The 2015 Roadmap of State Highway Safety Laws has now been released. This report is prepared each year by the Advocates for Highway & Auto Safety in order to provide a summary of how well states have been doing with passing laws designed to increase safety on the roads. The laws that states have in place can make a big impact on how likely a crash is, and there are 15 recommended laws that the Advocates suggest every state adopt.
In the most recent edition of the report, the state of South Carolina received a “yellow” rating. The rating scale includes red, yellow and green. Red means that the state has a dangerous lack of basic safety laws that are recommended. Green means that the state has shown significant progress in adopting recommended optimal safety laws. South Carolina’s yellow rating means that the state’s performance in adopting safety laws has been “moderately positive.” While it is great news that South Carolina has at least made some progress, there are still several key areas where the state is lacking.
It is important for drivers to remember that even if the state hasn’t passed a certain driving safety law, motorists can still adopt the recommended best practices for safety on their own. Drivers are advised to always make smart and safe choices behind the wheel, and when they are careless or negligent, they can be held legally liable for crashes they cause. A Charleston accident lawyer can help victims to pursue legal action to impose this legal liability.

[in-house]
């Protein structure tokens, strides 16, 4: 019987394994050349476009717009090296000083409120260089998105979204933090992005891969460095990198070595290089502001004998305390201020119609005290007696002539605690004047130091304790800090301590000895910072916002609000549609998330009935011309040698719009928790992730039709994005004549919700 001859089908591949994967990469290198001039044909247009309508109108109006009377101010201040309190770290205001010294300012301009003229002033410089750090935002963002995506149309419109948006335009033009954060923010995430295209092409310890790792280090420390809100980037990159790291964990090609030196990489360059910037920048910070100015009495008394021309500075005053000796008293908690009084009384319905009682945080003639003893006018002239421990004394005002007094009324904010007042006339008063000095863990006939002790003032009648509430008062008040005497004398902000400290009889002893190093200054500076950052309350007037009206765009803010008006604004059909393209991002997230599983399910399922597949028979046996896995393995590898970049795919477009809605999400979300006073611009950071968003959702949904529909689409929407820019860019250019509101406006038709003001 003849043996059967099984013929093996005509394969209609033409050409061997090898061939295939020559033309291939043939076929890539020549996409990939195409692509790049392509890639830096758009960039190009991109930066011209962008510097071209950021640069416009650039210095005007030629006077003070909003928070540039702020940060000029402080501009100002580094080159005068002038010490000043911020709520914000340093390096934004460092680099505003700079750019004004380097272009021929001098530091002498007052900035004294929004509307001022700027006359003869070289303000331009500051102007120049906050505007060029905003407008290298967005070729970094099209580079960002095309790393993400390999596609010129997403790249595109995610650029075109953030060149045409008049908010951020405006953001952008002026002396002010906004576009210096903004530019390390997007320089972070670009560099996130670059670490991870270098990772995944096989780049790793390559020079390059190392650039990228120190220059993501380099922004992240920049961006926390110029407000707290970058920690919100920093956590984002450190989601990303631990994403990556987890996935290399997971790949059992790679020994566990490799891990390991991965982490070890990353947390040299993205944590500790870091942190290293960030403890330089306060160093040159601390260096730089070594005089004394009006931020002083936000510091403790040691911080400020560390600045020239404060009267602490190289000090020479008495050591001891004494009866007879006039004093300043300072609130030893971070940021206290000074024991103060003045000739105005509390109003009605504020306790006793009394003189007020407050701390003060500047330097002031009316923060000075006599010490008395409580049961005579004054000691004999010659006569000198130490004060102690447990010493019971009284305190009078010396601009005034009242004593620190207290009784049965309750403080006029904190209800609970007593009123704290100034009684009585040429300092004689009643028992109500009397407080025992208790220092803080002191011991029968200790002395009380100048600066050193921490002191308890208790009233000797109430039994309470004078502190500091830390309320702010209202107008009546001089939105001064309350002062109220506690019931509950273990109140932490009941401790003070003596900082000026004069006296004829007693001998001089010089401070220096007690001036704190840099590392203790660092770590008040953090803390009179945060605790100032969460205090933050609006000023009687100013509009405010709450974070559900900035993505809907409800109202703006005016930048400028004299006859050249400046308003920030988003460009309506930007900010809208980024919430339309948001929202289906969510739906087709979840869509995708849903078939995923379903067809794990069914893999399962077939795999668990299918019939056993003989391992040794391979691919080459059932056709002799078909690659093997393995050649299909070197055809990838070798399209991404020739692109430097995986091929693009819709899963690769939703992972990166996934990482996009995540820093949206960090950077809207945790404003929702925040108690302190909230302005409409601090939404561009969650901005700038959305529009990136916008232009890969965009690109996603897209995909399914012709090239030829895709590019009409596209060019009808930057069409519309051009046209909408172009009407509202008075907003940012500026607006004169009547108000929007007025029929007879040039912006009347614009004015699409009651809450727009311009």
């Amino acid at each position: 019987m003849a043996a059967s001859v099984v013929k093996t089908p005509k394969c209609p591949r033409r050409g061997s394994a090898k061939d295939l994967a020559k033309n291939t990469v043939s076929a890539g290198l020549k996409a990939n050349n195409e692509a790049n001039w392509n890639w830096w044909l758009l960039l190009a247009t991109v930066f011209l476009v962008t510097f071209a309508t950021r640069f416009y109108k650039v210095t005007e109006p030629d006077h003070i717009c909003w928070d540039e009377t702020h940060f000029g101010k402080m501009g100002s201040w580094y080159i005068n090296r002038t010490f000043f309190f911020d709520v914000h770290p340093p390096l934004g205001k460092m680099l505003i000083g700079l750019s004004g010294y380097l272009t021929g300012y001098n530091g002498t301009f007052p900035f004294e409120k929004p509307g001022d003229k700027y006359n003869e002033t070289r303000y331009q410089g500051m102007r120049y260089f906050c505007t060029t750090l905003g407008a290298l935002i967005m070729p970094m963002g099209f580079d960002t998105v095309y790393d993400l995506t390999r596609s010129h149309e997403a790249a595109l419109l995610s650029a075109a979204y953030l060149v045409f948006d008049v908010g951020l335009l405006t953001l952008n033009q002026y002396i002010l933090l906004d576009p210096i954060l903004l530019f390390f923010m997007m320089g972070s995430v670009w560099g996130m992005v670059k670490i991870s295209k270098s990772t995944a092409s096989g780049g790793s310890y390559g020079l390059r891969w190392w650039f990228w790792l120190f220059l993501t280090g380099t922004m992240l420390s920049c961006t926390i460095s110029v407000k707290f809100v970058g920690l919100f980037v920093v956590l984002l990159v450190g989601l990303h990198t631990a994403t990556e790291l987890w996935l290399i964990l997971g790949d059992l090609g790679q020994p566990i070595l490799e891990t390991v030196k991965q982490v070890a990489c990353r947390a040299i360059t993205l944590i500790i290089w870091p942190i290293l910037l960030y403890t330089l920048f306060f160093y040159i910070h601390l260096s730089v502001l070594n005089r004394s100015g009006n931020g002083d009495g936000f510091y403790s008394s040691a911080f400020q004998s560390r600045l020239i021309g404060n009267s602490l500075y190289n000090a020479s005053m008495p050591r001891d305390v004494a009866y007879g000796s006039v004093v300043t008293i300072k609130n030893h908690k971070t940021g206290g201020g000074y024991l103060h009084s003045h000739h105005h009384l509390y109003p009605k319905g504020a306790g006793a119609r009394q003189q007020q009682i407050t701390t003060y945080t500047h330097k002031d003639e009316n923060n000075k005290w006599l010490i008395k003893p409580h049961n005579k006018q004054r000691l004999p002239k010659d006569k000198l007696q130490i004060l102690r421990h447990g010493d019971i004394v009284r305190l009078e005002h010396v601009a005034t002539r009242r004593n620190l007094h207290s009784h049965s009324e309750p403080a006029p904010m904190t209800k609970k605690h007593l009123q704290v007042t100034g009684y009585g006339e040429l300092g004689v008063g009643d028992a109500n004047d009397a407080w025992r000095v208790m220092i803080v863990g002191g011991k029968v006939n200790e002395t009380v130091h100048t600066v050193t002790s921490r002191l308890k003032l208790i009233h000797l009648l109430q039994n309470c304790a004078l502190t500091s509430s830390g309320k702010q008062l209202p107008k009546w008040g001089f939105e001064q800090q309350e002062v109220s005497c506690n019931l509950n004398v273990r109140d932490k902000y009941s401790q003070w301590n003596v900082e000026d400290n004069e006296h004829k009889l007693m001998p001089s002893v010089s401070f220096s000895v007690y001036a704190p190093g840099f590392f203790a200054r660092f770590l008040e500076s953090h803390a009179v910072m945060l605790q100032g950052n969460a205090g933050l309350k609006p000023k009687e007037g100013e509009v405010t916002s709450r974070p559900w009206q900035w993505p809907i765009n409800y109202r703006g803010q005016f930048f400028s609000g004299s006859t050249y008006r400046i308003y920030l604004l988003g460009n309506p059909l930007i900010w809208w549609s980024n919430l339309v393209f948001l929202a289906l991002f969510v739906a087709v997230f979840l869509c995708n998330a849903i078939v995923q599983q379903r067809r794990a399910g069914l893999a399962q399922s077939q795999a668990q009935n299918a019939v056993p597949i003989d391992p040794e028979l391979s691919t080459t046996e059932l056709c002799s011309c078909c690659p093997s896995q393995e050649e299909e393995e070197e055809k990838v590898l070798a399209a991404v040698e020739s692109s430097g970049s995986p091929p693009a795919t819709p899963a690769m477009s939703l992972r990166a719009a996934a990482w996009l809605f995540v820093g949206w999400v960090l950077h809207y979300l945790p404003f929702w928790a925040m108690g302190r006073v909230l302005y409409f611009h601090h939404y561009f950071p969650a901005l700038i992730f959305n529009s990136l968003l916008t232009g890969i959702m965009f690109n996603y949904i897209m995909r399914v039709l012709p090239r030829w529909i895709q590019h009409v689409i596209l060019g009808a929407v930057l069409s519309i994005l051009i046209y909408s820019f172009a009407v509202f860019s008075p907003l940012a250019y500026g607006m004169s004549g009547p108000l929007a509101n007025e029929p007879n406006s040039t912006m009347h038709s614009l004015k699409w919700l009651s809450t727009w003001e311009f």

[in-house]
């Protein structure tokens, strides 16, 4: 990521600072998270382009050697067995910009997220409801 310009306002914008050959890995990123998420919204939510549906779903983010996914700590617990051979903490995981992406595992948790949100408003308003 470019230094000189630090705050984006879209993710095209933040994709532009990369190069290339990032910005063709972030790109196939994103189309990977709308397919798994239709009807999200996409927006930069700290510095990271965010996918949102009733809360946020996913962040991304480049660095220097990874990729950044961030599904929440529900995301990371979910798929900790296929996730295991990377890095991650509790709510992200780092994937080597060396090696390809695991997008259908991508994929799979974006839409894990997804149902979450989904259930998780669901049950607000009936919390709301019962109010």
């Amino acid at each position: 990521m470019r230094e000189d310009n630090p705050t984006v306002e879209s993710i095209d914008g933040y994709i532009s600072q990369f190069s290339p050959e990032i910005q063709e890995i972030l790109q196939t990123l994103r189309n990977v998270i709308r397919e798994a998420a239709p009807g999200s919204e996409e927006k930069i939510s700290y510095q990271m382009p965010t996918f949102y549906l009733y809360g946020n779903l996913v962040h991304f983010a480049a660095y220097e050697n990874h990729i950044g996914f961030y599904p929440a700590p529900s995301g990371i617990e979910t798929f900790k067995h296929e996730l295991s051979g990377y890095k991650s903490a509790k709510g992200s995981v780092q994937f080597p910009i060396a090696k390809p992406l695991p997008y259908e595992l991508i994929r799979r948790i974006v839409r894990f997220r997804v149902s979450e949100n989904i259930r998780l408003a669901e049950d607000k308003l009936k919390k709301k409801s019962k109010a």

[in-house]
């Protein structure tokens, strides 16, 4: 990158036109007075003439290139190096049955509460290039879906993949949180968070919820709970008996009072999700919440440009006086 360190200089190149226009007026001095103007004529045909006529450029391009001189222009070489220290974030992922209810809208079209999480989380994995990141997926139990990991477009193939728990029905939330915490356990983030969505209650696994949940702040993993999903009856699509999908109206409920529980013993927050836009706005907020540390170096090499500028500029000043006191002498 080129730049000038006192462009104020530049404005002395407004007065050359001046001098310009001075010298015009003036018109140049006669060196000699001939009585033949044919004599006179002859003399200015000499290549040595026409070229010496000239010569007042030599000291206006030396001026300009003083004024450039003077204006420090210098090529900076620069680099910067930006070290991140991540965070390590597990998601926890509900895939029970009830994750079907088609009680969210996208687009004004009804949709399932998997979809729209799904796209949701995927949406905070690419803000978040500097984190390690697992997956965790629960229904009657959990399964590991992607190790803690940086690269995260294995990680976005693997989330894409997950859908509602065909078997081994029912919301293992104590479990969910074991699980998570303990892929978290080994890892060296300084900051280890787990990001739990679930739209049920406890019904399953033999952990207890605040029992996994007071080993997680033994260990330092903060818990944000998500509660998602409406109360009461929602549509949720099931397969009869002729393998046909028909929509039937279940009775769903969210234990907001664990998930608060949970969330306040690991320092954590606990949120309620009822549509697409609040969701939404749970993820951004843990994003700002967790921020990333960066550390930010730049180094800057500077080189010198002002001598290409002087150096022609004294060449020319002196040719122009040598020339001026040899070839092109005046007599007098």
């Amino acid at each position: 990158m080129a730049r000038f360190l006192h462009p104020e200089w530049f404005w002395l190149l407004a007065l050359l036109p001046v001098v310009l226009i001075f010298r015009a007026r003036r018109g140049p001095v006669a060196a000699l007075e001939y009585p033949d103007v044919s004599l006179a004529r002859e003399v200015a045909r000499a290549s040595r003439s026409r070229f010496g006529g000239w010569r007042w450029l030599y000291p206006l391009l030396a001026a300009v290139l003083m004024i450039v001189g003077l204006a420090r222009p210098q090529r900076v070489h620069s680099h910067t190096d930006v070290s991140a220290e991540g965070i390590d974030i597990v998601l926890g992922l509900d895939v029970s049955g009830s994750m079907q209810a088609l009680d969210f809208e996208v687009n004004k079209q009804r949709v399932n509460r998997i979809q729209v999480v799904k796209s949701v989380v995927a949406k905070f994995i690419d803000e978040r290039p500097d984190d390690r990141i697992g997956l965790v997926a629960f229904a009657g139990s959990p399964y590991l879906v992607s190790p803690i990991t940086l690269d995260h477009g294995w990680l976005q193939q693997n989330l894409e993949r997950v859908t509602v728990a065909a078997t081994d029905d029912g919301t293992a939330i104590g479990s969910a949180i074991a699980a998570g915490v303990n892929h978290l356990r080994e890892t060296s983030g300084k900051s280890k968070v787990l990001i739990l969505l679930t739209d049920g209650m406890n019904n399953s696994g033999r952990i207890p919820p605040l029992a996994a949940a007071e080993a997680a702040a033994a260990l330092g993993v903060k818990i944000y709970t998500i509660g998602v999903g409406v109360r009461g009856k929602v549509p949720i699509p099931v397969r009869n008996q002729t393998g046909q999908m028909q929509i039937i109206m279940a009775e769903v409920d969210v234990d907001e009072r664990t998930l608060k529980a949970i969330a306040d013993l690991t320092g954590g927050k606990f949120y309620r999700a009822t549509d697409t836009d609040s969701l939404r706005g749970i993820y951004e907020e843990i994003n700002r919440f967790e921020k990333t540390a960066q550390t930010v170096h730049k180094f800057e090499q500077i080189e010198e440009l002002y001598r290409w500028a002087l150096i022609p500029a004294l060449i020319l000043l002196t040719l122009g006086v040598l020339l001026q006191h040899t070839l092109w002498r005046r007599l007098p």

What Driving Safety Laws is South Carolina Missing?
In 2014, South Carolina enacted text messaging restrictions that apply to all drivers. This was an important step forward in terms of protecting motorists. However, even with the passage of this law, the state only has eight of the recommended regulations that are considered necessary to achieve maximum road safety. South Carolina is missing:
- A motorcycle helmet law that applies to all riders.
- A law requiring children to sit in booster seats until at least age 7.
- A law requiring teens to be at least 16 before getting a learner’s permit.
- A law imposing passenger restrictions on new teen drivers.
- A law imposing stronger cell phone restrictions on new teen drivers.
- A law making young people wait until age 18 to obtain an unrestricted license.
- An ignition interlock law that would require all drunk driving offenders to install a device in their vehicles that tests their blood alcohol concentration before a car starts.
The state should consider moving forward to pass some of these recommended safety regulations in order to reduce the number of deaths that occur on the roads. In 2013, there were 767 people killed in crashes in the state and the annual cost of collisions for South Carolina residents totaled $4.594 billion. If better safety regulations could reduce costs and lives lost, this would be great for state residents. If accidents do occur, victims need to speak with a Charleston car crash lawyer about their options for making sure those responsible for crashes cover the costs of the collisions.